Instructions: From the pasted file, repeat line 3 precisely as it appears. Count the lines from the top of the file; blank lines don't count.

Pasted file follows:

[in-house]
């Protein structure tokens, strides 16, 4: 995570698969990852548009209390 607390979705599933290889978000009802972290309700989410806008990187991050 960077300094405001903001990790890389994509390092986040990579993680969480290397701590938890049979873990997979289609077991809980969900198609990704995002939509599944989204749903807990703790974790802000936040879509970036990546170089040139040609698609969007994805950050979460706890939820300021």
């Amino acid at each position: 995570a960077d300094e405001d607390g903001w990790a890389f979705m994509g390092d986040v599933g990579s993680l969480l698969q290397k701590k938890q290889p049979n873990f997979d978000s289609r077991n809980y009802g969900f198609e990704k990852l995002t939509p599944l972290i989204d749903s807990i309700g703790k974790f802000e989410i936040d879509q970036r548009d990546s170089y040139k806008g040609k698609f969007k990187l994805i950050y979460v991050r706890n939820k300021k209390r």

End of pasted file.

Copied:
């Amino acid at each position: 995570a960077d300094e405001d607390g903001w990790a890389f979705m994509g390092d986040v599933g990579s993680l969480l698969q290397k701590k938890q290889p049979n873990f997979d978000s289609r077991n809980y009802g969900f198609e990704k990852l995002t939509p599944l972290i989204d749903s807990i309700g703790k974790f802000e989410i936040d879509q970036r548009d990546s170089y040139k806008g040609k698609f969007k990187l994805i950050y979460v991050r706890n939820k300021k209390r």